Most discussion of the career of Cecil Holmes focuses, understandably, on the 30-year body of work he completed after migrating to Australia from New Zealand in 1949. Those who comment on Holmes’ much shorter stint in the New Zealand film industry are generally preoccupied with his infamous sacking from the National Film Unit (NFU) only three weeks after Weekly Review no. 374: The Coaster (1948) was released.1 Holmes became both persona non grata and a martyr to the leftist or socialist cause for his role in leading the first public service strike in New Zealand. Controversy over these events and the actions taken by the Labour Government of the time centred on the manner in which knowledge and evidence of Holmes’ involvement was attained and circulated. A satchel he’d left in one of the NFU’s cars contained both a letter of instruction to the leader of the union and Holmes’ Communist Party membership card. This was purloined by individuals close to the government and leaked to the press. Although Holmes was subsequently reinstated and back paid after a period of twelve months out of work, he quickly left his birth country for Australia, never to return again.2

It is easy to assume that Holmes would have remained in New Zealand if he hadn’t been sacked from the NFU, but opportunities for a filmmaker were even scarcer there than in Australia. Holmes joined the NFU in 1945 and moved quickly from his role as a writer and editor to director, completing his first assignment in November of the same year. It is hard to fully assess Holmes’ contributions at the NFU, as many of the weekly newsreels it produced were compilations of items filed by various filmmakers and subsequently released without credits. Every four or five weeks this format was given over to a single ten-minute film.3 These documentaries would explore a particular subject in more detail and provide some limited opportunities for personal, even poetic modes of expression as well as grant onscreen credits. The NFU itself was formed in the early 1940s after the highly influential visit of noted documentarian and theorist John Grierson. Grierson’s influence on the documentary work of government-guided and financed film units throughout much of the Commonwealth – but particularly in New Zealand, Australia and Canada – can’t be underestimated. But Grierson was concerned with both the social purpose of documentary and its capacity for poetry and individual expression. In particular, he argued, in his famous dictum, that documentary was “the creative treatment of actuality”. During the 1940s, the NFU was preoccupied with the relentless production of the Weekly Review, a newsreel compilation that provided few opportunities for creativity or political or social comment. This newsreel was also consumed with a vision of New Zealand that emphasised social cohesion, the important relation between the country and the rest of the world, and the nation’s attractiveness to potential visitors and migrants. This was filmmaking as a public service produced by “an information arm of the government attached to the Prime Minister’s Department… [whose] role was ‘keeping people informed on national affairs’”.4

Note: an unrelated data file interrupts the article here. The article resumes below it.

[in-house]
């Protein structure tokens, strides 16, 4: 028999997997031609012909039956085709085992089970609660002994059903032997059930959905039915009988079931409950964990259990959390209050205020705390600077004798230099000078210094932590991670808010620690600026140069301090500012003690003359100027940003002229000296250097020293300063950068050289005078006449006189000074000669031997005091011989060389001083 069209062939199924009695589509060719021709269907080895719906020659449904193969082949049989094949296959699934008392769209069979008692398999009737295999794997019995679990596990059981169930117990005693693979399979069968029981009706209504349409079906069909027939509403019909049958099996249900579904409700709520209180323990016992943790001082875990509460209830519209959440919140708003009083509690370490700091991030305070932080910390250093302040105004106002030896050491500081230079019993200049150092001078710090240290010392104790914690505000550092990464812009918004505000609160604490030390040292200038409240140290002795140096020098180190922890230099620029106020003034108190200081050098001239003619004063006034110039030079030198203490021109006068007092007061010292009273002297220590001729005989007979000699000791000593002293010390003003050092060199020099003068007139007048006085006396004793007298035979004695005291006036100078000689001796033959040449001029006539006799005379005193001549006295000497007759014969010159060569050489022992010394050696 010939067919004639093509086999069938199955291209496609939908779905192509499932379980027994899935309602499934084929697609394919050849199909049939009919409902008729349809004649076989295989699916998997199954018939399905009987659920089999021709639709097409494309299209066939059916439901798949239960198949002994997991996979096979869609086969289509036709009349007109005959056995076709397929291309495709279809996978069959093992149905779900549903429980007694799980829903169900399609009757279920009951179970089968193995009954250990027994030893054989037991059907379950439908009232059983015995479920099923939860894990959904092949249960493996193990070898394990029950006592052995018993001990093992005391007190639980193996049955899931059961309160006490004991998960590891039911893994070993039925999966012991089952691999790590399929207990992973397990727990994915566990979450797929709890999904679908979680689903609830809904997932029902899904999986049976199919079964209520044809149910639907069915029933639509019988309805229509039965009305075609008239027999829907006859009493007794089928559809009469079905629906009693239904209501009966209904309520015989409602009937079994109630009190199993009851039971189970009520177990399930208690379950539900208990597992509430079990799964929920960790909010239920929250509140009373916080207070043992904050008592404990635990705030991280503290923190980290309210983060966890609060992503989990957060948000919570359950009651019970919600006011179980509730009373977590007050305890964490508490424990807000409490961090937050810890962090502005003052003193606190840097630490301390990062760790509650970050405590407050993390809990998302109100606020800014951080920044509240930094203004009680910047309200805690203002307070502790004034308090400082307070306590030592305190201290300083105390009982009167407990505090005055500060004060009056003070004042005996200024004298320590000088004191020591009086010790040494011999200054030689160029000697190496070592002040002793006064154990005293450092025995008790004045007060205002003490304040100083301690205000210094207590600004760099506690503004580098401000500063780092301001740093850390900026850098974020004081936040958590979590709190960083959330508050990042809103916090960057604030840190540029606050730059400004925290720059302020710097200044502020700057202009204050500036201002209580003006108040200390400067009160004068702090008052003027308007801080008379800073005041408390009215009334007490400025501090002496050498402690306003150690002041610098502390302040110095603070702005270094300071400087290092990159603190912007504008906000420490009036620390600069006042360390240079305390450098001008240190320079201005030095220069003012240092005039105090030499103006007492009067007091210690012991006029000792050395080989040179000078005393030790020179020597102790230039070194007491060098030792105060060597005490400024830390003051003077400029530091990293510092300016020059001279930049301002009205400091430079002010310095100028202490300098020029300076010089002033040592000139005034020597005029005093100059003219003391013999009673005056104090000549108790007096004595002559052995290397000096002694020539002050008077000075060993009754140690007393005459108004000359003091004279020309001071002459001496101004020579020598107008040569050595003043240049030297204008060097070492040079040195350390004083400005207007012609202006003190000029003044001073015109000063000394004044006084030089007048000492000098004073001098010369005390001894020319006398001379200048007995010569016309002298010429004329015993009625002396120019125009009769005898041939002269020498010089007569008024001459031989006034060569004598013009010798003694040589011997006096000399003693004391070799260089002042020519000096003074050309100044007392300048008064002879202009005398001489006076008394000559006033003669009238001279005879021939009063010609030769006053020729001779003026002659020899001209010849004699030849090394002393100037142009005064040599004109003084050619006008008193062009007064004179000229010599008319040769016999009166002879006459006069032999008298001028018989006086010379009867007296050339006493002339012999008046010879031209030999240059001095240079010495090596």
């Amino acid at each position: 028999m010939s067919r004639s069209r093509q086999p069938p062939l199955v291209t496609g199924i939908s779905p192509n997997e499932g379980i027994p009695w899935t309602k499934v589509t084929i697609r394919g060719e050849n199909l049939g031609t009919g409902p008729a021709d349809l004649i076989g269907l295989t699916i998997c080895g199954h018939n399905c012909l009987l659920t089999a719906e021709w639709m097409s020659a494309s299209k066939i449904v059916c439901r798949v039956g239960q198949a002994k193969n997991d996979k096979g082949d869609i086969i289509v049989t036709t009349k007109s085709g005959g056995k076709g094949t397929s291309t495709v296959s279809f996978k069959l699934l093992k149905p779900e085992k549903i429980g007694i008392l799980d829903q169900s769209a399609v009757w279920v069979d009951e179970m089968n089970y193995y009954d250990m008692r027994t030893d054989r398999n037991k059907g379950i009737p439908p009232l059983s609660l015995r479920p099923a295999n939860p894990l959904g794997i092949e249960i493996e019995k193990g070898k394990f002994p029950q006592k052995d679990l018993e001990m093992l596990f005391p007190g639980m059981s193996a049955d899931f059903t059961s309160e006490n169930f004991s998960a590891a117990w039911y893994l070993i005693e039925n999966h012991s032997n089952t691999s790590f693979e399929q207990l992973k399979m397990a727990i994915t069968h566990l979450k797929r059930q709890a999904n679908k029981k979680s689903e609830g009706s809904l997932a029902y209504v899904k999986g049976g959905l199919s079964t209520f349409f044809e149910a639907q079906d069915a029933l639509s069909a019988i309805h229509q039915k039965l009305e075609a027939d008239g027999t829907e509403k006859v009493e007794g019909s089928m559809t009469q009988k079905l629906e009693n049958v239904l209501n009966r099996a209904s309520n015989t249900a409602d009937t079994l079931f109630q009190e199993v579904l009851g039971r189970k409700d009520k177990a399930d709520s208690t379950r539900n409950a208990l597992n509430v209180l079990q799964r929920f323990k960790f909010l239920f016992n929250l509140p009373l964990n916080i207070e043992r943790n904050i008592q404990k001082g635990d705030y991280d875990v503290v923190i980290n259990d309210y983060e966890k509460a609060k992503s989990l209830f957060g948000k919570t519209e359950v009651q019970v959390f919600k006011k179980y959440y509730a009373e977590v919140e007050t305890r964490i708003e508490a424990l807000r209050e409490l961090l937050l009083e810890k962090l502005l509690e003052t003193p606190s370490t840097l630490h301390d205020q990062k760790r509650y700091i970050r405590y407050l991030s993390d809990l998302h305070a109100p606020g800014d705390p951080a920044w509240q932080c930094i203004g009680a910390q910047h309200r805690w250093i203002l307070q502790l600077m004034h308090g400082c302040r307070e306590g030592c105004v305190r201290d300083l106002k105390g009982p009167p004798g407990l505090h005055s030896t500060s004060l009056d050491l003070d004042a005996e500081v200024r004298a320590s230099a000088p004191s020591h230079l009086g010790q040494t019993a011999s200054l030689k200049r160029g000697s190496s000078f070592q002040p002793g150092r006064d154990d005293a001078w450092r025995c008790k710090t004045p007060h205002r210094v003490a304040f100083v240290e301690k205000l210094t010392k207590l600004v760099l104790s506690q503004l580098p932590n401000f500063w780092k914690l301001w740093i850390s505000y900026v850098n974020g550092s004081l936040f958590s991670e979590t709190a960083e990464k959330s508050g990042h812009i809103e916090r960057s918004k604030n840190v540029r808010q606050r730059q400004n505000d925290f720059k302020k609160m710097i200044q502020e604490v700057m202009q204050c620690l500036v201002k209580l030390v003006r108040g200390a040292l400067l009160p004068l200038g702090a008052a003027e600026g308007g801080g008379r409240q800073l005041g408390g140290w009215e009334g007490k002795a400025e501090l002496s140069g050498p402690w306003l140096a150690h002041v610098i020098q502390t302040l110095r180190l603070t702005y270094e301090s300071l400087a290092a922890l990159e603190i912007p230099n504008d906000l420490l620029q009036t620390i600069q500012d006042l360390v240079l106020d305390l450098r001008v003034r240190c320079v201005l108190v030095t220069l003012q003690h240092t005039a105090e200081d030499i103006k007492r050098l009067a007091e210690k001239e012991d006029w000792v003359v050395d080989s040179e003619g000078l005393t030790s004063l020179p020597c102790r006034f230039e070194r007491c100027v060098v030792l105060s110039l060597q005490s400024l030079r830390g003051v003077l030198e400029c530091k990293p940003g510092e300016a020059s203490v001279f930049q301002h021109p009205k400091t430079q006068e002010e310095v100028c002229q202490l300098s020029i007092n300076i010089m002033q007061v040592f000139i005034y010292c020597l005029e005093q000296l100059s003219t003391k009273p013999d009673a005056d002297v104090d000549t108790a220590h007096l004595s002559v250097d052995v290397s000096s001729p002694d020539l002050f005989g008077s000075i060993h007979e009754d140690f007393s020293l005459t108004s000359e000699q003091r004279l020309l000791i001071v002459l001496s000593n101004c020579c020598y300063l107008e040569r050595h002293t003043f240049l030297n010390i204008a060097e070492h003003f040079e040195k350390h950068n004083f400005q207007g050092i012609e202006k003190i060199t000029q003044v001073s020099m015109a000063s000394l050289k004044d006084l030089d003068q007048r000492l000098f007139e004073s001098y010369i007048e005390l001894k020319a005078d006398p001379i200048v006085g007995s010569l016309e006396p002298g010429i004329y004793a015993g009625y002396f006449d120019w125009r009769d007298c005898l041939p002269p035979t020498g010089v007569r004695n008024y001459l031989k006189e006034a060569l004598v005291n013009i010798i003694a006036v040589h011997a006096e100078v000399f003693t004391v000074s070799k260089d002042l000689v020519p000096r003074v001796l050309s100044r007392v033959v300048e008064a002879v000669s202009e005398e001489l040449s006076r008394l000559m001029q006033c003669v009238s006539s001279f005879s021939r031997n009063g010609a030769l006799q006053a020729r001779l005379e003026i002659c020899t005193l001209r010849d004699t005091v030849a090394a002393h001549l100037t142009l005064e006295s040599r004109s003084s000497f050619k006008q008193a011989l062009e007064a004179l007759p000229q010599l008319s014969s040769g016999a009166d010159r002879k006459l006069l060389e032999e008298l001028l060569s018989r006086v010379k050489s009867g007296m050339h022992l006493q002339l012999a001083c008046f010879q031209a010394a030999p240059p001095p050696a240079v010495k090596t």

Holmes was relatively dismissive of the opportunities working at the unit allowed him. He did see it as an important training ground in terms of developing his technique and how to make do with limited resources. This can be glimpsed in various moments within The Coaster. As the ship (the M. V. Breeze) leaves Wellington we see a shot of the shoreline produced in the studio that simulates a vision of the departing city by capturing a still image of a dark coastline with holes pricked into it through which sparkling light is shone. Similarly, in the section of the film that documents the roughest passage of the boat’s voyage from Wellington to Lyttleton to Whanganui, Holmes combines material obviously caught in the moment with closer shots – featuring carefully splashed water – restaged to heighten the experience. Even in this early film, made very much within the conventions of 1940s documentary, we see Holmes’ characteristic movement between documentary and fiction, reportage and poetry, mainstream modes of practice and audio-visual experimentation.

A couple of the films Holmes completed at the NFU did allow some opportunities for personal, social and political commentary, ideas that were generally smuggled into more generic documentary subjects. For example, 1947’s Weekly Review no. 310: Mail Run provides an opportunity for observations – framed as diary entries by the film’s cameraman – on the economic and social hardships of Indigenous peoples in the places visited during a weekly mail run from Auckland to Japan. This film also shows Holmes’ first onscreen encounters with First Nations people in Australia, a subject and connection that would define his work in the 1960s and 1970s.